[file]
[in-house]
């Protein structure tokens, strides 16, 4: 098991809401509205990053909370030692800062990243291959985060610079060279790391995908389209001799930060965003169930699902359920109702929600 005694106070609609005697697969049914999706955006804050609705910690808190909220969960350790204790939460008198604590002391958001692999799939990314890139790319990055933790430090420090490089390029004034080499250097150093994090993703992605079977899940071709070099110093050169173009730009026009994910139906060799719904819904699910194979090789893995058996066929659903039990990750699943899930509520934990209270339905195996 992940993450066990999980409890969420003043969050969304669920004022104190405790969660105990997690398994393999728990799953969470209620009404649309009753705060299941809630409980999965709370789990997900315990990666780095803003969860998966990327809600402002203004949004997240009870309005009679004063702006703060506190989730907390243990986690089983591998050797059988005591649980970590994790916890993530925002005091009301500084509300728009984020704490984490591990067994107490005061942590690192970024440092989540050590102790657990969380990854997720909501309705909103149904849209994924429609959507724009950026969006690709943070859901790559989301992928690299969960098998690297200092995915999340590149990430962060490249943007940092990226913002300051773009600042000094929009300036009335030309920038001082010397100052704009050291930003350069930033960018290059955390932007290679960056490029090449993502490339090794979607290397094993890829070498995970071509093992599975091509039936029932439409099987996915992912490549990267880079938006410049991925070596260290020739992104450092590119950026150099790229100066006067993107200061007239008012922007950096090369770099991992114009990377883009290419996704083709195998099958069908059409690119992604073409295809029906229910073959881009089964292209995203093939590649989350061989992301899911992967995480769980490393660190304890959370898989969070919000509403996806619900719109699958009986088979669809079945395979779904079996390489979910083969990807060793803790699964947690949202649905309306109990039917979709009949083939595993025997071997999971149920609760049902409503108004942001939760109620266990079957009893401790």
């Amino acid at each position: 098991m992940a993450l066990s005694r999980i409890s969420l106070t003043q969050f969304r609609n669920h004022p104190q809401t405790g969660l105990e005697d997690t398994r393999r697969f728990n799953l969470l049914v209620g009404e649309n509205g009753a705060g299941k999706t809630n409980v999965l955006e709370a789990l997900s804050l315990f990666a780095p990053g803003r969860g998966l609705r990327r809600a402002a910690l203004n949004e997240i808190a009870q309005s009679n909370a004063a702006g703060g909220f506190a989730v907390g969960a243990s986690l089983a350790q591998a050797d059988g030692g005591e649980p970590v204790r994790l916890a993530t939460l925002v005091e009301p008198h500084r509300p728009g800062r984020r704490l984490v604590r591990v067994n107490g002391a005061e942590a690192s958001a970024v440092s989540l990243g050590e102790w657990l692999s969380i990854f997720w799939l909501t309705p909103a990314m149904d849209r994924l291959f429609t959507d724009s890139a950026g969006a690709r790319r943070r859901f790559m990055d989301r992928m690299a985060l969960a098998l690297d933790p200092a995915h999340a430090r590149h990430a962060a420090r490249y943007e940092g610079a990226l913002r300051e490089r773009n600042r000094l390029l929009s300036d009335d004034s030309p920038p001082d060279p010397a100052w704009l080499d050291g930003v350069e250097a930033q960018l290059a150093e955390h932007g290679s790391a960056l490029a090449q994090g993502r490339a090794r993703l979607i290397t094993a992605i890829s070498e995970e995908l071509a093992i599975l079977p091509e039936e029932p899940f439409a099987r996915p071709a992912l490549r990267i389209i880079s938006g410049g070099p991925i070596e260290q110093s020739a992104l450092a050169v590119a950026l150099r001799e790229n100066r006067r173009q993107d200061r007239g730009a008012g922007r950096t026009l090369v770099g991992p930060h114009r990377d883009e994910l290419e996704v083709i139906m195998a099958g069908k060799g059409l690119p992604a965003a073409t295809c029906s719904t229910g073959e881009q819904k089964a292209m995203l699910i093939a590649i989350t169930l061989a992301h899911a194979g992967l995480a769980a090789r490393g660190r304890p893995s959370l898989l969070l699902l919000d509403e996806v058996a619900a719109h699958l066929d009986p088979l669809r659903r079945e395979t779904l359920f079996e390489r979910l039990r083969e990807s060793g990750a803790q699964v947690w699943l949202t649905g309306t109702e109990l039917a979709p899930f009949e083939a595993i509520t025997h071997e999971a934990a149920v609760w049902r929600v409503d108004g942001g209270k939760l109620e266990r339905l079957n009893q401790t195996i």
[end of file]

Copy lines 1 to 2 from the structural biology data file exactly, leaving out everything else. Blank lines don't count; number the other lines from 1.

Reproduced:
[in-house]
């Protein structure tokens, strides 16, 4: 098991809401509205990053909370030692800062990243291959985060610079060279790391995908389209001799930060965003169930699902359920109702929600 005694106070609609005697697969049914999706955006804050609705910690808190909220969960350790204790939460008198604590002391958001692999799939990314890139790319990055933790430090420090490089390029004034080499250097150093994090993703992605079977899940071709070099110093050169173009730009026009994910139906060799719904819904699910194979090789893995058996066929659903039990990750699943899930509520934990209270339905195996 992940993450066990999980409890969420003043969050969304669920004022104190405790969660105990997690398994393999728990799953969470209620009404649309009753705060299941809630409980999965709370789990997900315990990666780095803003969860998966990327809600402002203004949004997240009870309005009679004063702006703060506190989730907390243990986690089983591998050797059988005591649980970590994790916890993530925002005091009301500084509300728009984020704490984490591990067994107490005061942590690192970024440092989540050590102790657990969380990854997720909501309705909103149904849209994924429609959507724009950026969006690709943070859901790559989301992928690299969960098998690297200092995915999340590149990430962060490249943007940092990226913002300051773009600042000094929009300036009335030309920038001082010397100052704009050291930003350069930033960018290059955390932007290679960056490029090449993502490339090794979607290397094993890829070498995970071509093992599975091509039936029932439409099987996915992912490549990267880079938006410049991925070596260290020739992104450092590119950026150099790229100066006067993107200061007239008012922007950096090369770099991992114009990377883009290419996704083709195998099958069908059409690119992604073409295809029906229910073959881009089964292209995203093939590649989350061989992301899911992967995480769980490393660190304890959370898989969070919000509403996806619900719109699958009986088979669809079945395979779904079996390489979910083969990807060793803790699964947690949202649905309306109990039917979709009949083939595993025997071997999971149920609760049902409503108004942001939760109620266990079957009893401790």